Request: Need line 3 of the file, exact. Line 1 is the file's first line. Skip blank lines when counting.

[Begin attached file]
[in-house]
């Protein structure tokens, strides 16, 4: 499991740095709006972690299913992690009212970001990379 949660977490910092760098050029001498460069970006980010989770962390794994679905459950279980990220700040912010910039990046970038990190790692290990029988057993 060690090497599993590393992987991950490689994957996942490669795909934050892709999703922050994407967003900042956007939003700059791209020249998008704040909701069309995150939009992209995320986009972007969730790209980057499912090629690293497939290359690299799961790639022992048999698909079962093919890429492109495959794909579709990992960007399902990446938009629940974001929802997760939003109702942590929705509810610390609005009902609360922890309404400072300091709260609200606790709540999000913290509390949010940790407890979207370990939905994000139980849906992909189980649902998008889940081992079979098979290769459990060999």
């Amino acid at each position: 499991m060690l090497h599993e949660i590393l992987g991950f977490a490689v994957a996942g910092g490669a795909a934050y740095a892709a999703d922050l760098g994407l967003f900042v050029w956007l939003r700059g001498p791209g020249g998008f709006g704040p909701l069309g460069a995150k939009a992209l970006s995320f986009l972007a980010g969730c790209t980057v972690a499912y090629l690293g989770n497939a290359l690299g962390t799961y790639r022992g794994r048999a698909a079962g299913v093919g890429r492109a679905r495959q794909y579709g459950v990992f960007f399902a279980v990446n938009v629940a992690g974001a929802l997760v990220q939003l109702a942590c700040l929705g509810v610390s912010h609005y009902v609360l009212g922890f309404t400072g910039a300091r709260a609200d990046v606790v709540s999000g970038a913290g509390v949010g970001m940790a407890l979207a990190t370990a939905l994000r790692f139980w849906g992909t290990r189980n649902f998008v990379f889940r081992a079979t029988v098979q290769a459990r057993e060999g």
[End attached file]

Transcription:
């Amino acid at each position: 499991m060690l090497h599993e949660i590393l992987g991950f977490a490689v994957a996942g910092g490669a795909a934050y740095a892709a999703d922050l760098g994407l967003f900042v050029w956007l939003r700059g001498p791209g020249g998008f709006g704040p909701l069309g460069a995150k939009a992209l970006s995320f986009l972007a980010g969730c790209t980057v972690a499912y090629l690293g989770n497939a290359l690299g962390t799961y790639r022992g794994r048999a698909a079962g299913v093919g890429r492109a679905r495959q794909y579709g459950v990992f960007f399902a279980v990446n938009v629940a992690g974001a929802l997760v990220q939003l109702a942590c700040l929705g509810v610390s912010h609005y009902v609360l009212g922890f309404t400072g910039a300091r709260a609200d990046v606790v709540s999000g970038a913290g509390v949010g970001m940790a407890l979207a990190t370990a939905l994000r790692f139980w849906g992909t290990r189980n649902f998008v990379f889940r081992a079979t029988v098979q290769a459990r057993e060999g």